Value-based education key to solving AI ethical challenges, Education PS says

Kenya's Deputy Head of Mission to Beijing Amb Lynette Mwende, Higher Education Principal Secretary Beatrice Inyangala and African Telecommunications Union Secretary-General John Omo chat after the closure of Huawei's Leap Summit in Shanghai China on June 28, 2024. [Patrick Vidija, Standard]

Higher Education Principal Secretary Beatrice Inyangala now says value-based education will play a key role in solving the ethical challenges of using Artificial Intelligence in the education sector.

Speaking at Huawei’s MWC 2024 Leap Summit in Shanghai, China, Inyangala said although AI has great potential for the future of learning, there have been concerns over the integrity of the systems especially in the delivery of examinations.

“There is no doubt that AI is the future of learning because it makes learning easier and production effective. The only challenge is the social patterns formed about AI technology, but if we change the way we think, be more creative and assertive, we can collaborate to ensure that social patterns are conformed with AI,” she said.

Inyangala in an interview with The Standard said the Education Ministry is already partnering with universities that have advanced digital infrastructure to offer AI-based learning.

“These learning institutions have software that identifies the characteristics of the face of learners so that any chances of another person sitting examinations on their behalf is eliminated,” said Inyangala.

She said the software is designed in a manner that it automatically shuts any other external websites that learners might attempt to log into for answers during the examination.

“Ethics is a societal problem and as parents, we must strive to bring up children that respect integrity. This is why at the ministry we are emphasizing value-based education in our efforts to model good character in the education systems,” said the PS.

According to her, the ministry is pushing hard to ensure that teachers teach and students learn in the most innovative ways using digital tools to enhance the best outcomes.

“If you asked a student to give you three attributes of good leadership in a written test, they will give you ABCD and probably forget when they walk out of the examination room. But tell the same student to make a TikTok video on the same, you will be shocked by the creativity that comes with it,” she said.

She said with strategic partners like Huawei, the ministry is implementing its five-year strategic plan that is drawn on digital technology for learning that goes beyond the audiovisuals and simulations to make learning more practical.

“That is why we are here in Shanghai today to celebrate our students who are being feted for their success in the creation of digital content,” she said.

The PS said through Huawei, the students had been trained in digital competencies before they undertook several exams that saw them qualify for the global challenge.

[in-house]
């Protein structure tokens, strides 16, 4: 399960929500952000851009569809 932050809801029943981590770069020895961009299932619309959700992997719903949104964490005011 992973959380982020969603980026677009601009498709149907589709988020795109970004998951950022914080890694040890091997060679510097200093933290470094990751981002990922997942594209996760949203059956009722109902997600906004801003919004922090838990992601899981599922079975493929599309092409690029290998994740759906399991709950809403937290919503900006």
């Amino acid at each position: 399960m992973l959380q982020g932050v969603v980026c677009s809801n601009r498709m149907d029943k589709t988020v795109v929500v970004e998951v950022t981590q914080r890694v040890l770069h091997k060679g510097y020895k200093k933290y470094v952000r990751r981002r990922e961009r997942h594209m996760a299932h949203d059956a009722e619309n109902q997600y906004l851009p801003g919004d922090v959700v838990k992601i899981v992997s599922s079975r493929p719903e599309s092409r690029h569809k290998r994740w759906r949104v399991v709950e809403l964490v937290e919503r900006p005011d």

While Kenya’s Sylvia Kipkemoi of Africa Talking was feted as the second-best student in the creation of digital creation, Danton Kipkurui an undergraduate of Moi University is the current global ambassador.

The two are among a group of four Kenyan students who participated in the challenge. The Four are among the cohort that is undertaking Huawei’s 10th edition of the Seed for Future program.

“With the celebrations we have witnessed today, it is evident that digital learning must go beyond physical classrooms and adopt online learning in the delivery of curriculum,” Inyangala said.

She said a good example is the Open University of Kenya which draws on digital technology to deliver its learning where students are given an opportunity to engage with materials with offline support from teachers.

This she said is the best way to offer accessibility and affordability in delivering education.

Her sentiments were echoed by Kenya’s Deputy Head of Mission in Beijing Ambassador Lynette Mwende who said the digital revolution is here and therefore bridging and closing the digital divide is imperative.

“In this digital era, expanding digital access, especially at the grassroots level is crucial to ensure we are cultivating and developing youthful talents and providing them with requisite skills,” said Amb Mwende.

She said this should include cloud, AI, big data and data analytic skills for the Kenyan youth to navigate a digital world as the government spurs growth in the digital economy.

“The Kenyan youth must be put first and be upskilled with the requisite skills to be equal players in the digital evolution. Through strategic partnerships like the one we enjoy with Huawei, let them be absorbed in the right programmes and provide them with incentives so that there can be a clear differentiation between upskilling and earning in the digital sector,” she said.

The Ambassador said the government is seeking more stakeholders within China to increase such partnership opportunities.